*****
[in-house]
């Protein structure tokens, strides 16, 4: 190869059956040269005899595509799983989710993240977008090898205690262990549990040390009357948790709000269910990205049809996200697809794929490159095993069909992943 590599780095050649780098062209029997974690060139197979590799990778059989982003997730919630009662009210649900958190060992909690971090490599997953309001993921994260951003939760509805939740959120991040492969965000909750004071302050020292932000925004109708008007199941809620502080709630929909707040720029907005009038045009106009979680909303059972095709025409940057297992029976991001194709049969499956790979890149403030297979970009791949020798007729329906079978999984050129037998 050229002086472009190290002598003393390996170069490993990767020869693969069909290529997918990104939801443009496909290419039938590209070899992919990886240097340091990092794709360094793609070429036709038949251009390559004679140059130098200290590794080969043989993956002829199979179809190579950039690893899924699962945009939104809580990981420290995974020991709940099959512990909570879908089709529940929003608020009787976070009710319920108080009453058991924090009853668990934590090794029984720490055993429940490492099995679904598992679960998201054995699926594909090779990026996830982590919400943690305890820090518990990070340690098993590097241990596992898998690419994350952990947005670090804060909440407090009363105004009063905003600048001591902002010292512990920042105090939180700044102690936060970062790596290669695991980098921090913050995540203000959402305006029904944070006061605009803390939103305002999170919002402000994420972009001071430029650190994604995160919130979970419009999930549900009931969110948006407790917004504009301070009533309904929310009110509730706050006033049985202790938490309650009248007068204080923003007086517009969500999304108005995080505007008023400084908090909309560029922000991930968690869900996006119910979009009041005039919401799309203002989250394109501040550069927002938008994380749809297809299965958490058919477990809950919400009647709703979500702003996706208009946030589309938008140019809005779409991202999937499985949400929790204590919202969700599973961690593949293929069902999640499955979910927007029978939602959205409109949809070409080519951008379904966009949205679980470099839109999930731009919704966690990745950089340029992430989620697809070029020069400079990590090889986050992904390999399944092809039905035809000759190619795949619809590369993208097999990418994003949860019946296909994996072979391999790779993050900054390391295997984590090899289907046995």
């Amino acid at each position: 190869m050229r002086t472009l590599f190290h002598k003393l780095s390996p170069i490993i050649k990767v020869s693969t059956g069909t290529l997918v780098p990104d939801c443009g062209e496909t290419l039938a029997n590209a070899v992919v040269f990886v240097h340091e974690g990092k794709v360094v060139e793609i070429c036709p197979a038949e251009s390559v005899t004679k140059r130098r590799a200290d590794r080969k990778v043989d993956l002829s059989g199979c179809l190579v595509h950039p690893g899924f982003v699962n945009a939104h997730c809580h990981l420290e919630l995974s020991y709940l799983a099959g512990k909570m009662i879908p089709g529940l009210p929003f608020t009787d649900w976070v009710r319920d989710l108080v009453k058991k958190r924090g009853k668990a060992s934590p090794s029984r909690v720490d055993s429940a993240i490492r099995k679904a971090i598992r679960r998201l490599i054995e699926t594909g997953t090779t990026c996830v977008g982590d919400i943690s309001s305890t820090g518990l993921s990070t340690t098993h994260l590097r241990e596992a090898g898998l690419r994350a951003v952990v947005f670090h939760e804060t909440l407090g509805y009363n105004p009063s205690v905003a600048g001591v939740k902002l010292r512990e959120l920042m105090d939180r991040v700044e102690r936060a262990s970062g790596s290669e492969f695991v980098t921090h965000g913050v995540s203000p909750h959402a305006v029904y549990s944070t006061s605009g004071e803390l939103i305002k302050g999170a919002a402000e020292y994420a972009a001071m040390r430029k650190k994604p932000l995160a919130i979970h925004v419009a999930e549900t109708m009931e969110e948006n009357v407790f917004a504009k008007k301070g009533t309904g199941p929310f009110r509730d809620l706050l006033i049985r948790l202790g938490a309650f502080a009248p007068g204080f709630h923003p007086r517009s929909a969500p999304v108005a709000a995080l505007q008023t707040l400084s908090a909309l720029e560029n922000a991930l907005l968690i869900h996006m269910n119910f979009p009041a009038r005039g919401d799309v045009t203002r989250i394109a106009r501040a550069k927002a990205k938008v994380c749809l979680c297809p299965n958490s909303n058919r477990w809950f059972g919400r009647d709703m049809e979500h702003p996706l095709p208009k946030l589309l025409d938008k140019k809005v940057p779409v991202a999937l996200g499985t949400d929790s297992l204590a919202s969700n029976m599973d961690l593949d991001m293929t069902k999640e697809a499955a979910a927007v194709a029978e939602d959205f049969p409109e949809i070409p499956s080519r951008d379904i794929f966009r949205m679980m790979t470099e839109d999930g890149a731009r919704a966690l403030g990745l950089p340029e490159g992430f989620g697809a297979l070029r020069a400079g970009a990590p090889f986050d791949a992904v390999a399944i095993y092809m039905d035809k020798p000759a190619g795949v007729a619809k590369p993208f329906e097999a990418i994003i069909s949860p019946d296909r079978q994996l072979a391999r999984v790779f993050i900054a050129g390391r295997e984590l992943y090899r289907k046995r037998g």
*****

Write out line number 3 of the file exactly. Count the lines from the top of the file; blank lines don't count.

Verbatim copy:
């Amino acid at each position: 190869m050229r002086t472009l590599f190290h002598k003393l780095s390996p170069i490993i050649k990767v020869s693969t059956g069909t290529l997918v780098p990104d939801c443009g062209e496909t290419l039938a029997n590209a070899v992919v040269f990886v240097h340091e974690g990092k794709v360094v060139e793609i070429c036709p197979a038949e251009s390559v005899t004679k140059r130098r590799a200290d590794r080969k990778v043989d993956l002829s059989g199979c179809l190579v595509h950039p690893g899924f982003v699962n945009a939104h997730c809580h990981l420290e919630l995974s020991y709940l799983a099959g512990k909570m009662i879908p089709g529940l009210p929003f608020t009787d649900w976070v009710r319920d989710l108080v009453k058991k958190r924090g009853k668990a060992s934590p090794s029984r909690v720490d055993s429940a993240i490492r099995k679904a971090i598992r679960r998201l490599i054995e699926t594909g997953t090779t990026c996830v977008g982590d919400i943690s309001s305890t820090g518990l993921s990070t340690t098993h994260l590097r241990e596992a090898g898998l690419r994350a951003v952990v947005f670090h939760e804060t909440l407090g509805y009363n105004p009063s205690v905003a600048g001591v939740k902002l010292r512990e959120l920042m105090d939180r991040v700044e102690r936060a262990s970062g790596s290669e492969f695991v980098t921090h965000g913050v995540s203000p909750h959402a305006v029904y549990s944070t006061s605009g004071e803390l939103i305002k302050g999170a919002a402000e020292y994420a972009a001071m040390r430029k650190k994604p932000l995160a919130i979970h925004v419009a999930e549900t109708m009931e969110e948006n009357v407790f917004a504009k008007k301070g009533t309904g199941p929310f009110r509730d809620l706050l006033i049985r948790l202790g938490a309650f502080a009248p007068g204080f709630h923003p007086r517009s929909a969500p999304v108005a709000a995080l505007q008023t707040l400084s908090a909309l720029e560029n922000a991930l907005l968690i869900h996006m269910n119910f979009p009041a009038r005039g919401d799309v045009t203002r989250i394109a106009r501040a550069k927002a990205k938008v994380c749809l979680c297809p299965n958490s909303n058919r477990w809950f059972g919400r009647d709703m049809e979500h702003p996706l095709p208009k946030l589309l025409d938008k140019k809005v940057p779409v991202a999937l996200g499985t949400d929790s297992l204590a919202s969700n029976m599973d961690l593949d991001m293929t069902k999640e697809a499955a979910a927007v194709a029978e939602d959205f049969p409109e949809i070409p499956s080519r951008d379904i794929f966009r949205m679980m790979t470099e839109d999930g890149a731009r919704a966690l403030g990745l950089p340029e490159g992430f989620g697809a297979l070029r020069a400079g970009a990590p090889f986050d791949a992904v390999a399944i095993y092809m039905d035809k020798p000759a190619g795949v007729a619809k590369p993208f329906e097999a990418i994003i069909s949860p019946d296909r079978q994996l072979a391999r999984v790779f993050i900054a050129g390391r295997e984590l992943y090899r289907k046995r037998g």